In this part of the course we begin with intelligent use of existing online resources: how to locate and join academic discussion groups, and how to search for, evaluate and document material on the Web. We then take up the design, construction and maintenance of a Web-site, including basic HTML, which you must be able to write directly.
This part of the course has two objectives. The first is to give you the technical skills required for competent use of the online medium at a basic level, both passively, as a resource, and actively, as a publishing mechanism. The second is to train your critical abilities in how to think with and express your ideas in this medium effectively. Of these two the second is the more challenging and will receive most of the emphasis.
Text-analysis is the application of computing tools, chiefly interactive concordancing, to the analysis of written and transcribed oral text. An interactive concordancer is software that produces lists of the words in a text together with surrounding context; it also generates word-frequency statistics. Concordances (made by hand from the late twelfth century until the 1950s) comprise one of the oldest tools to help us understand how and where a text says what it says. More generally it gives us powerful means of studying how language actually works in practice.
Concordancing is not primarily for finding interesting parts of a text to quote, although you can use it in that way. Its primary function is to group together verbally related passages and to find patterns of meaning and usage in a text.
Concordancing is likely to be the least familiar topic of the course. You should note, however, that it is used (though somewhat crudely) in help-systems, for example by Microsoft Windows operating system. It is also related to the lists produced by Web-searching mechanisms such as Google. In academic work concordances are central to language-study and are relevant to all disciplines concerned with how people say what they say.
In this part of the course we use interactive concordancing software to study the behaviour of specific words in context, the meaning given to them, habits of usage that yield clues to an author's purpose and other strategies for determining meaning in very large textual corpora (Latin pl., from corpus, “body”).
The objectives in this part of the course are to give you the basic technical skills for analysis of electronic text, to enable you to think critically and strategically about textual meaning with them and to get you to reflect on the limitations as well as benefits of computing written or transcribed language. As a set of techniques concording is a much more analytic topic than the previous one, but in the attention to and evaluation of verbal clues, concording shares with intelligent use of the Web many of the same critical abilities as well as fundamental need for sensitivity to the qualities of an individual artefact.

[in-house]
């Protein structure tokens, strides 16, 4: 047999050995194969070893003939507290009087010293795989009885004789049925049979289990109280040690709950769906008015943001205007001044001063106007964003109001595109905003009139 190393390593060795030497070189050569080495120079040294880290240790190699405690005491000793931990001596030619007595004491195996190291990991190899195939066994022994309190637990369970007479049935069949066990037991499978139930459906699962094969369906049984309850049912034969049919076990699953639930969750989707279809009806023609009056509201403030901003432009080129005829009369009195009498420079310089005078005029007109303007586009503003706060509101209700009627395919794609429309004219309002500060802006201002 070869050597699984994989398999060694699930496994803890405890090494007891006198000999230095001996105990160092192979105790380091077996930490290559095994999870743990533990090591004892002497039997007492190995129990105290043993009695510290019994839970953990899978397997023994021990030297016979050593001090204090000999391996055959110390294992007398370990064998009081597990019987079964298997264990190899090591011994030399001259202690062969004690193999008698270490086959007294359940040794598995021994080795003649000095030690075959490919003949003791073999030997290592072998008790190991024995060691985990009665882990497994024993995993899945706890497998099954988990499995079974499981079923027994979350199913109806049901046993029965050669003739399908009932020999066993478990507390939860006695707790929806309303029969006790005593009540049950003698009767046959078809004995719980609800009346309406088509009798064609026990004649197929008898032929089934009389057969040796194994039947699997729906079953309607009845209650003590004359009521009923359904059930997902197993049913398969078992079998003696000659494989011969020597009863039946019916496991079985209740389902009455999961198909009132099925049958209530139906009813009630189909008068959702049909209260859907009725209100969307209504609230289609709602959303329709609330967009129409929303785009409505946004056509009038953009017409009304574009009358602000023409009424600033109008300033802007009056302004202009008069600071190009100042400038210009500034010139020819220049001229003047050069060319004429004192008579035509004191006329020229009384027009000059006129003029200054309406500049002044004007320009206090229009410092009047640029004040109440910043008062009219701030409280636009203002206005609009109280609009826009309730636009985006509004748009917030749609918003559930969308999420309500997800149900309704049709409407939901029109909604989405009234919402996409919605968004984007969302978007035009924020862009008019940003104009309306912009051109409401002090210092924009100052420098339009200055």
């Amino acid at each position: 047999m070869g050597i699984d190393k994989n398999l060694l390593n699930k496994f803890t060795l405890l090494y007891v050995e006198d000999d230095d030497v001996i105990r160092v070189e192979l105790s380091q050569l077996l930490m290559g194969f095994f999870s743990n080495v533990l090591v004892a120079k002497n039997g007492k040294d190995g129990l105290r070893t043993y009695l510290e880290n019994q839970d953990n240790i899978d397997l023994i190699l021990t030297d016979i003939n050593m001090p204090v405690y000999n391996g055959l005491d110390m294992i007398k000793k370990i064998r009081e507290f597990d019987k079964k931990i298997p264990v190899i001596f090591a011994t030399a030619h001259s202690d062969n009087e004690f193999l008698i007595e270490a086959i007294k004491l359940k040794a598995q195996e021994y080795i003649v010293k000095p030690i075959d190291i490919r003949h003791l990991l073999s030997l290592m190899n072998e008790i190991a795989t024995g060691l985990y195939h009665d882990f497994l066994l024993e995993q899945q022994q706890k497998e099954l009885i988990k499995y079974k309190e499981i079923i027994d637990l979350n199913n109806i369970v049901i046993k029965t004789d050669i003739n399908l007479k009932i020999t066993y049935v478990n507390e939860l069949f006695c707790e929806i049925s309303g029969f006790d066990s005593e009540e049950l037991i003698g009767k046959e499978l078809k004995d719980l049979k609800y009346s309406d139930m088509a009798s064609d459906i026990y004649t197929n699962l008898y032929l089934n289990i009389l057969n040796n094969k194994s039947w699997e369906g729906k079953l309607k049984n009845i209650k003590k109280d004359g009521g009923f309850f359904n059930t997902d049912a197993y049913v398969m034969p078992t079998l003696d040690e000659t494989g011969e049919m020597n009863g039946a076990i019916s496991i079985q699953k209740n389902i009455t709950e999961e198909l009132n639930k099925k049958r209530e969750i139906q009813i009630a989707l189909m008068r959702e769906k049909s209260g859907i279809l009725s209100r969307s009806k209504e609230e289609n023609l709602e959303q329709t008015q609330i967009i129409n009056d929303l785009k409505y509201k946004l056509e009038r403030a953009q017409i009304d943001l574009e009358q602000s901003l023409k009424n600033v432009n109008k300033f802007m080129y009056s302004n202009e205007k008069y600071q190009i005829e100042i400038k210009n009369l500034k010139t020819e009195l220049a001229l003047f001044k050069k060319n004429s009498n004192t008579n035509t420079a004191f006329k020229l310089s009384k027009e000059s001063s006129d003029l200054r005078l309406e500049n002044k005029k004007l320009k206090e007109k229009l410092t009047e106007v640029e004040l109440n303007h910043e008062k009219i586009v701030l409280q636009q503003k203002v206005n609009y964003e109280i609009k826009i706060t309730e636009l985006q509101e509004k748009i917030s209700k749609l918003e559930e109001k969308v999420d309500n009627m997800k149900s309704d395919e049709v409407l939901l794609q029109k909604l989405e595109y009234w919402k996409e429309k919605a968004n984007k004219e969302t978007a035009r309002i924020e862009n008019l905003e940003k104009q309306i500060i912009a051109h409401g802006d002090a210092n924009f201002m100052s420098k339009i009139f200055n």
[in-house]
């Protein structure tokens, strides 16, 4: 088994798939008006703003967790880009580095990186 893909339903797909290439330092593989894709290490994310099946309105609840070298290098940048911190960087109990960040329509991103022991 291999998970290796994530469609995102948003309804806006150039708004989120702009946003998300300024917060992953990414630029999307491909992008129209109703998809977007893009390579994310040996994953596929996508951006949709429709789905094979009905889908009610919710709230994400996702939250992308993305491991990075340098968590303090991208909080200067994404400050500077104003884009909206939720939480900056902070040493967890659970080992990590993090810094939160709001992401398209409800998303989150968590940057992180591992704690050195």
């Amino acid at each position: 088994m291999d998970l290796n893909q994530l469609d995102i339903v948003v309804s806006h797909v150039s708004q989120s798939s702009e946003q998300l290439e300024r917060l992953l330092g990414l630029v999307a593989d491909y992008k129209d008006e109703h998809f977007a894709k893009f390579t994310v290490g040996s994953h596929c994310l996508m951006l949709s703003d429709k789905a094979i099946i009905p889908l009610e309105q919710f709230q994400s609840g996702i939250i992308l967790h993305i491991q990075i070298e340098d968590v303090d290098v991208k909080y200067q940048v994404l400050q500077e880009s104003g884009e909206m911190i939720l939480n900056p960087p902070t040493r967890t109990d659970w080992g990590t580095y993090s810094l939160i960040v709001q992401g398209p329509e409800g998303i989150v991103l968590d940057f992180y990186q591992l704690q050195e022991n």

In the humanities we seldom deal explicitly with quantities of things, but one could easily and successfully argue that quantities—e.g. the number of times particular words are mentioned in a text—figure significantly in our perceptions of the artefacts we study. Of course writers and artists have other expressive means at their disposal, but exact repetition is certainly one of them. Repetition of a word is also a frequently attested sign of concern if not obsession with a particular idea.
Numerical analysis is concerned not with counting phenomena but with how to represent and manipulate numbers once we have them. It also deals with the sometimes complex relationship between the representations and the things quantified.
The most basic aspects of spreadsheet software are likely to be familiar to many of you, though knowledge of Excel is not assumed. The emphasis here will be on basic analytical skills in two areas: simple manipulation of numbers to reveal their significance for the object or phenomenon of study, and reading of the graphical representations (i.e. charts) we generate from them. To some degree we will deal with “visual rhetoric”, that is, how images communicate.
The objectives in this part of the course are to give you the technical skills required for basic applications of Excel (importing data, writing formulas, addressing, formatting, design and generation of charts) and the methods for numerical analysis of problems and of their graphical representations. The problems considered here are uniquely numerical, and they are visual in a rather difference sense from those raised by design of Web-sites in the first segment of the course. Nevertheless, the analytic skills, attention to detail and need for sensitivity to anomalies—i.e. the ability to see that certain data-points or patterns are anomalous—are continuous with the rest of the course.